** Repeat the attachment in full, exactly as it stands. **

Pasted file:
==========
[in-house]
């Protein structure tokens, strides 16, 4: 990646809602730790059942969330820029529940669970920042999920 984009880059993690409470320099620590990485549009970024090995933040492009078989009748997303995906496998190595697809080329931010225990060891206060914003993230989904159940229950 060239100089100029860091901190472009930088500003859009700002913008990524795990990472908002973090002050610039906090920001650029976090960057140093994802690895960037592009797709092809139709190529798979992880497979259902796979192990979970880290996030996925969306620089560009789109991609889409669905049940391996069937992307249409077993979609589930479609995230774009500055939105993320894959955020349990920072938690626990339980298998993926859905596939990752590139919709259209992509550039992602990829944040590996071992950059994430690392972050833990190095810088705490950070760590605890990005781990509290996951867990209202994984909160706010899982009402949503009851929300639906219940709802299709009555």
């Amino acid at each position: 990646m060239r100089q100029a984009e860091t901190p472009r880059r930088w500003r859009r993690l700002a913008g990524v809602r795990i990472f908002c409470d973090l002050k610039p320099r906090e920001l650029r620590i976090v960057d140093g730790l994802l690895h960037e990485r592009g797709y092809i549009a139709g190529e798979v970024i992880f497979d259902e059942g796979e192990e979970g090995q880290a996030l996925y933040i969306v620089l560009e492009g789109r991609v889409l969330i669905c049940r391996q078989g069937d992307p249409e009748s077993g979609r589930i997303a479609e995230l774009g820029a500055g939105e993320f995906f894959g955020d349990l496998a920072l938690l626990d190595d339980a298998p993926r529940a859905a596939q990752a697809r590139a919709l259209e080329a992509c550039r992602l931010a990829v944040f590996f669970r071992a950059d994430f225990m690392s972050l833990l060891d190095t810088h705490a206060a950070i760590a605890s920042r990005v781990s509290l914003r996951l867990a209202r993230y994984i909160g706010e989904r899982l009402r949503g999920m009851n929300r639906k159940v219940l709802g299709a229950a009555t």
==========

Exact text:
[in-house]
């Protein structure tokens, strides 16, 4: 990646809602730790059942969330820029529940669970920042999920 984009880059993690409470320099620590990485549009970024090995933040492009078989009748997303995906496998190595697809080329931010225990060891206060914003993230989904159940229950 060239100089100029860091901190472009930088500003859009700002913008990524795990990472908002973090002050610039906090920001650029976090960057140093994802690895960037592009797709092809139709190529798979992880497979259902796979192990979970880290996030996925969306620089560009789109991609889409669905049940391996069937992307249409077993979609589930479609995230774009500055939105993320894959955020349990920072938690626990339980298998993926859905596939990752590139919709259209992509550039992602990829944040590996071992950059994430690392972050833990190095810088705490950070760590605890990005781990509290996951867990209202994984909160706010899982009402949503009851929300639906219940709802299709009555």
């Amino acid at each position: 990646m060239r100089q100029a984009e860091t901190p472009r880059r930088w500003r859009r993690l700002a913008g990524v809602r795990i990472f908002c409470d973090l002050k610039p320099r906090e920001l650029r620590i976090v960057d140093g730790l994802l690895h960037e990485r592009g797709y092809i549009a139709g190529e798979v970024i992880f497979d259902e059942g796979e192990e979970g090995q880290a996030l996925y933040i969306v620089l560009e492009g789109r991609v889409l969330i669905c049940r391996q078989g069937d992307p249409e009748s077993g979609r589930i997303a479609e995230l774009g820029a500055g939105e993320f995906f894959g955020d349990l496998a920072l938690l626990d190595d339980a298998p993926r529940a859905a596939q990752a697809r590139a919709l259209e080329a992509c550039r992602l931010a990829v944040f590996f669970r071992a950059d994430f225990m690392s972050l833990l060891d190095t810088h705490a206060a950070i760590a605890s920042r990005v781990s509290l914003r996951l867990a209202r993230y994984i909160g706010e989904r899982l009402r949503g999920m009851n929300r639906k159940v219940l709802g299709a229950a009555t």